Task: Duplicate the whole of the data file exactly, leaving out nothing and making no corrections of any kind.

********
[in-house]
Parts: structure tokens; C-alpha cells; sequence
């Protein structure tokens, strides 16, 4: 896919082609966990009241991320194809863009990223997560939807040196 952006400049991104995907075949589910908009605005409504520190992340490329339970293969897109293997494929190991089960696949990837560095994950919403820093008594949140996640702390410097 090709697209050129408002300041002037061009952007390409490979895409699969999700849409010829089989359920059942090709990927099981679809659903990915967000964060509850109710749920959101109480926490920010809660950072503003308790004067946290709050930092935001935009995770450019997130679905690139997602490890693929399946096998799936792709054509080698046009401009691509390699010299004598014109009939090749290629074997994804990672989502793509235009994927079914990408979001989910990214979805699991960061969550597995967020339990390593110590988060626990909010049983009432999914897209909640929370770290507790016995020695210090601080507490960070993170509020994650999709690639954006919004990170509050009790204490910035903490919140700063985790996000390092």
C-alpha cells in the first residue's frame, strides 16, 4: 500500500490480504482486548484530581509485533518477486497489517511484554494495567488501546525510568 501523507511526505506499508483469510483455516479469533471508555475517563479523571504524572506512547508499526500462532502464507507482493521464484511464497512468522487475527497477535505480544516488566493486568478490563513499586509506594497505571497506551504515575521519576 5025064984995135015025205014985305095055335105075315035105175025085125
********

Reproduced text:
[in-house]
Parts: structure tokens; C-alpha cells; sequence
């Protein structure tokens, strides 16, 4: 896919082609966990009241991320194809863009990223997560939807040196 952006400049991104995907075949589910908009605005409504520190992340490329339970293969897109293997494929190991089960696949990837560095994950919403820093008594949140996640702390410097 090709697209050129408002300041002037061009952007390409490979895409699969999700849409010829089989359920059942090709990927099981679809659903990915967000964060509850109710749920959101109480926490920010809660950072503003308790004067946290709050930092935001935009995770450019997130679905690139997602490890693929399946096998799936792709054509080698046009401009691509390699010299004598014109009939090749290629074997994804990672989502793509235009994927079914990408979001989910990214979805699991960061969550597995967020339990390593110590988060626990909010049983009432999914897209909640929370770290507790016995020695210090601080507490960070993170509020994650999709690639954006919004990170509050009790204490910035903490919140700063985790996000390092």
C-alpha cells in the first residue's frame, strides 16, 4: 500500500490480504482486548484530581509485533518477486497489517511484554494495567488501546525510568 501523507511526505506499508483469510483455516479469533471508555475517563479523571504524572506512547508499526500462532502464507507482493521464484511464497512468522487475527497477535505480544516488566493486568478490563513499586509506594497505571497506551504515575521519576 5025064984995135015025205014985305095055335105075315035105175025085125